Thanks - one thing I may be misinformed on - is your credit score hurt or helped by having more credit cards that have no balance? For example, we have a credit card from GE credit that we used for a no interest for 12 months purchase of an oven. Paid it off before the 12 months (as it had some crazy 25% interest rate or something.) We have no plans to use it, but will my credit score be hurt or helped if we cancel that card?

and in the same way, if we remove all our balance from our Discover (which has a crazy 16,000 limit) would we better keeping it, with a zero balance, or canceling it?

Thanks!

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Vattené
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Postby Vattené » Sun Sep 21, 2014 11:35 am

docdaddy wrote:1. I see you guys talking about a "hard pull" when you apply. Just how bad a hit is that on your credit? I"d hate to call and apply and only get something like $5000 CL and decide to look elsewhere, i.e. turn it down, and get a hit of my credit rating just for checking.

Hard pulls don't have a big impact on your credit, I wouldn't worry too much about it if I were you. They have a bigger impact on people establishing credit just because there is not as much other information in their profile. They will come into play if someone has a lot of inquiries, as it sets off a red flag that the borrower is desperate for credit. In your case, an additional few inquiries shouldn't hurt you too much. They do have a negative impact, but that may easily be outweighed (none of us can say for sure) by your improved utilization assuming you get approved.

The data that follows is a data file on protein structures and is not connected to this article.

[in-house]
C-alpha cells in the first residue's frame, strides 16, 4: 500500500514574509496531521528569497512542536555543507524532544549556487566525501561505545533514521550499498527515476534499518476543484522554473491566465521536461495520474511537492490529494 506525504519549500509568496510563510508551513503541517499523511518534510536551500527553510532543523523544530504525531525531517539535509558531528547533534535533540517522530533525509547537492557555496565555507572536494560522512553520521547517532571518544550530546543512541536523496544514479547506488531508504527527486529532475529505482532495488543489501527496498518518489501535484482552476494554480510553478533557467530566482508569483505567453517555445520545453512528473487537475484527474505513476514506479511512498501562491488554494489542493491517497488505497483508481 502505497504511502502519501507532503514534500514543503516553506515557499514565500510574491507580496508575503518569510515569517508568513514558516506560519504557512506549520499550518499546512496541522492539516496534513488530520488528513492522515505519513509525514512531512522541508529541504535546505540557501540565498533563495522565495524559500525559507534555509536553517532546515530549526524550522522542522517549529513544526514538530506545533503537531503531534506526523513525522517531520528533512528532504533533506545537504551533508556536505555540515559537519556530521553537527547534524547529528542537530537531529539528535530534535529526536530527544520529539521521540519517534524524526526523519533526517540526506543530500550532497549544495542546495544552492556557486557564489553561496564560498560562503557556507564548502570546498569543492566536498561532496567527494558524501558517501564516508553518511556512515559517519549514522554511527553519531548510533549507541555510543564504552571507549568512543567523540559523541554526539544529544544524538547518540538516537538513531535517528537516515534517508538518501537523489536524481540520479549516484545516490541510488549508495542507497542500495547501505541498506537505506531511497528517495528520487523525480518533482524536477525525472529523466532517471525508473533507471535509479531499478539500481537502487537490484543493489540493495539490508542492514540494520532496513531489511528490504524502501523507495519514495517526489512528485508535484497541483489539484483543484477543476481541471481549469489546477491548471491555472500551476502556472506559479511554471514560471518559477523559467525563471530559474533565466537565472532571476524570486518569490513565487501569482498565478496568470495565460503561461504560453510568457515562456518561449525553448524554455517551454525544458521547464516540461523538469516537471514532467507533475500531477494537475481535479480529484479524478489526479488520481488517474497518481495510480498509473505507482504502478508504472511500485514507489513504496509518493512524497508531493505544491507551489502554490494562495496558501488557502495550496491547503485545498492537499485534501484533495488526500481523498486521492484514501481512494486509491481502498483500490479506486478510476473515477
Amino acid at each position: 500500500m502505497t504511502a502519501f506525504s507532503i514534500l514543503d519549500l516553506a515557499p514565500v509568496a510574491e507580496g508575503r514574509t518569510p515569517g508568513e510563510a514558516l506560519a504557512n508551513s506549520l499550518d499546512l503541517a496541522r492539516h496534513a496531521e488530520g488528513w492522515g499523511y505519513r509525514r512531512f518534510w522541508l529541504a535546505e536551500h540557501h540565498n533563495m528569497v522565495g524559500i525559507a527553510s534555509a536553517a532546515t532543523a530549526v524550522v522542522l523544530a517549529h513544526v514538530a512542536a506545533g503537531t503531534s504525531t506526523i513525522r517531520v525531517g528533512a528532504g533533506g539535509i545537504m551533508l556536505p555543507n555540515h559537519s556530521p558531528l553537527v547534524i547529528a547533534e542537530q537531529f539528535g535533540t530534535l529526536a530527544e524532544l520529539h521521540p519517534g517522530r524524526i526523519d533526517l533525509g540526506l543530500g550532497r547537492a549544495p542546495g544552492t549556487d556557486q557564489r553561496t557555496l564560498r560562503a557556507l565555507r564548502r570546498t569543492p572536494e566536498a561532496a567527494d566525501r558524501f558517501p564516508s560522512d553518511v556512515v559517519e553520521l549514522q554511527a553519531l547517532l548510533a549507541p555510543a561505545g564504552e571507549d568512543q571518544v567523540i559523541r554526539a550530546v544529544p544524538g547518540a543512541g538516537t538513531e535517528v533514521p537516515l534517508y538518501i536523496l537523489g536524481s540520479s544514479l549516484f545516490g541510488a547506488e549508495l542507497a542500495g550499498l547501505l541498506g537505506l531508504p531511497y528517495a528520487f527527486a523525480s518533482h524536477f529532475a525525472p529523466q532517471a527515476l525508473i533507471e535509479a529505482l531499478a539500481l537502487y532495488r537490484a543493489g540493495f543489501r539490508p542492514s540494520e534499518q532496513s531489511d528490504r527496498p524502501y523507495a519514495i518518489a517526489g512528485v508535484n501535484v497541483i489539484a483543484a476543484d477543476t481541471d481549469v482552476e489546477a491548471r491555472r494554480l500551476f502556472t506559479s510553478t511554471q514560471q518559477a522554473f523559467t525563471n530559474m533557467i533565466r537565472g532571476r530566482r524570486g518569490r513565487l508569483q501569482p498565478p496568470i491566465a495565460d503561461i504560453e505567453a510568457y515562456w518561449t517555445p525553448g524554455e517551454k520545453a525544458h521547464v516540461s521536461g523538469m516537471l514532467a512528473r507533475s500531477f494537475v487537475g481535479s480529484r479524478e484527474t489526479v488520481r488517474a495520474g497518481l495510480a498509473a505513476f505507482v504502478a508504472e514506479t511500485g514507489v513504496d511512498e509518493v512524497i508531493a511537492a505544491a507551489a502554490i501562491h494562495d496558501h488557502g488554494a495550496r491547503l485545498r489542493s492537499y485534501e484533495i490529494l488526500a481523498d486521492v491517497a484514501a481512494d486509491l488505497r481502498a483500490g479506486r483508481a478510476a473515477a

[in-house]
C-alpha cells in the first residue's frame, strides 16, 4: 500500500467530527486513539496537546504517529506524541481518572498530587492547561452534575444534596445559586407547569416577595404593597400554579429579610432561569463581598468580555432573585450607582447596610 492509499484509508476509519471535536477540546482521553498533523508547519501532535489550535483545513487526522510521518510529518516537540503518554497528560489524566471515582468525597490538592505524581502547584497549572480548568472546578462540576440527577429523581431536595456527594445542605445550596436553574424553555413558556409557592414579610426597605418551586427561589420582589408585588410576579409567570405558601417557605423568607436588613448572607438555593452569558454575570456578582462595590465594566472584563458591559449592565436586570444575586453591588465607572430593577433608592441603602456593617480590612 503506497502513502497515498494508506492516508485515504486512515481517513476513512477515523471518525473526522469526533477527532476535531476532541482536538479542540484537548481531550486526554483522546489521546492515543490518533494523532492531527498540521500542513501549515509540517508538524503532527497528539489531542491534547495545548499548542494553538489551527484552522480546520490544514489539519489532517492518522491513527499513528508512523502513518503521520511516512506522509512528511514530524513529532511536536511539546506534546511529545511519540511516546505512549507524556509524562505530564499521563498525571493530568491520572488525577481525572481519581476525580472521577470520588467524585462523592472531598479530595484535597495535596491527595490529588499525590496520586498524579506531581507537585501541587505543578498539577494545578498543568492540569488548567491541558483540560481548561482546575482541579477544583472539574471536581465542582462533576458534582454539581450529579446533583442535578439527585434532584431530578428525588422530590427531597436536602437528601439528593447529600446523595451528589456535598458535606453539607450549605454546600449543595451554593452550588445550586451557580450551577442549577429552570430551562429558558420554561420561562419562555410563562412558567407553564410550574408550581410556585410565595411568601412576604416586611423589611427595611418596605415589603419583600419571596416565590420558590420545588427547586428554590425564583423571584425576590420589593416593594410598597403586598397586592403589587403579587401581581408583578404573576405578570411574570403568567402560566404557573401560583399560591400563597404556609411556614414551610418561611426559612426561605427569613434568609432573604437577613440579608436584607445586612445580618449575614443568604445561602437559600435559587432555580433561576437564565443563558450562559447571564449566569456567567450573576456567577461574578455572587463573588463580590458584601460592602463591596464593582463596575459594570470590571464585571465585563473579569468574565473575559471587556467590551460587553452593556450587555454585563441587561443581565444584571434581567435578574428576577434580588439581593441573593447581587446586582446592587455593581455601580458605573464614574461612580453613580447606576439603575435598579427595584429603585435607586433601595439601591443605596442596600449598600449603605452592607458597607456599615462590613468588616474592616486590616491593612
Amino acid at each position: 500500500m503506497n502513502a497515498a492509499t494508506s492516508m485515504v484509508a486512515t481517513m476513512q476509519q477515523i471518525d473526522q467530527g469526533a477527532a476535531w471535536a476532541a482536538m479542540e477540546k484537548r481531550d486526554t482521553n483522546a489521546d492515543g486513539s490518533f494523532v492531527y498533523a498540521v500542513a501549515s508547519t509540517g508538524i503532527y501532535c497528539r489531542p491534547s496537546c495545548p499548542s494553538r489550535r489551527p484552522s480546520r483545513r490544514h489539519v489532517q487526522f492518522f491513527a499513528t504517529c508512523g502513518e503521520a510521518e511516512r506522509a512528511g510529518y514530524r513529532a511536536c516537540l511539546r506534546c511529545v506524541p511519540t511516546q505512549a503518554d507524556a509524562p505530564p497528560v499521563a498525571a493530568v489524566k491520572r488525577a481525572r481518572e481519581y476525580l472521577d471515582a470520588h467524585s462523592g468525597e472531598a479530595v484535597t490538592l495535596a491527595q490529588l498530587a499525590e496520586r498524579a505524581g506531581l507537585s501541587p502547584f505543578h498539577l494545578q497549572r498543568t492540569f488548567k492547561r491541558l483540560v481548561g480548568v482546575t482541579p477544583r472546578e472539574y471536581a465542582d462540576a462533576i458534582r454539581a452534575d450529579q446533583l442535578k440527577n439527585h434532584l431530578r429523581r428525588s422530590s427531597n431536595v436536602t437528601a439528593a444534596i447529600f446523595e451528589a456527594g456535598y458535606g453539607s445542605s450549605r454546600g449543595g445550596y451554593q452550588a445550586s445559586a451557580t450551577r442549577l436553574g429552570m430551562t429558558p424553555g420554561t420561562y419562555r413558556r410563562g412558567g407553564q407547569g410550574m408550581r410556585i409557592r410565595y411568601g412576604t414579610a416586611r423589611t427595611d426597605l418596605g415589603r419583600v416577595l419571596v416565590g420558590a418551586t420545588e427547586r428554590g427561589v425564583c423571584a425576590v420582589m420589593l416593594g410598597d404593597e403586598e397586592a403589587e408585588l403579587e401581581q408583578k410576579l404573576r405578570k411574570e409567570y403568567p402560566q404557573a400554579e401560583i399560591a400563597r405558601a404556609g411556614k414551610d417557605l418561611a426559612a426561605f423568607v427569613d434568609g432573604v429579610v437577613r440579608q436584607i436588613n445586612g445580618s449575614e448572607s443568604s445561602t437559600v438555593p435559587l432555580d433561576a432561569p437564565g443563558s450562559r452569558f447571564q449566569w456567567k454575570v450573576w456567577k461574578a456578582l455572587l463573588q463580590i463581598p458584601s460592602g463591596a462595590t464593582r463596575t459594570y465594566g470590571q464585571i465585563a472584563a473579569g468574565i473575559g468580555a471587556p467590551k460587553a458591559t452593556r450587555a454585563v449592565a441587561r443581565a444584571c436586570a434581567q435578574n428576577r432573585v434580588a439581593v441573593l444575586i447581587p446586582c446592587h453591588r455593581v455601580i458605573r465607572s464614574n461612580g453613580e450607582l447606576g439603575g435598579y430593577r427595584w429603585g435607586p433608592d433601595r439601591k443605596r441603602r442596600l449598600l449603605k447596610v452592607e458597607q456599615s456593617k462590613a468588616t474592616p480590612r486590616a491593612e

docdaddy wrote:2. I know it would be a guess, but what are the odds Chase Slate would give me a credit line high enough to transfer that entire $13,000 over?

I agree with rockyrock, and would guess the odds are high given your current limits. I would think you'd easily be approved with a 735 FICO (according to Credit Karma the average approved score for the Slate is 646 and typical high [95th percentile] is 749 - not on FICO but on their CK model I assume - for whatever it is worth). If you get approved for a lower limit than you would like, you may be able to call and request a higher limit. I've never done this, but it would be worth a shot. Normally I doubt this would get you anywhere (you really have no bargaining power as a newly approved member), but if you explain you want to transfer more of a balance to your new card, it could help.



docdaddy wrote:3. Let's say they only give me, oh, $6000. Is my credit going to be hurt if I move $6000 of the Discover over and then have an additional card? My plan was to move it all then cancel the Discover - is that a bad idea credit score wise?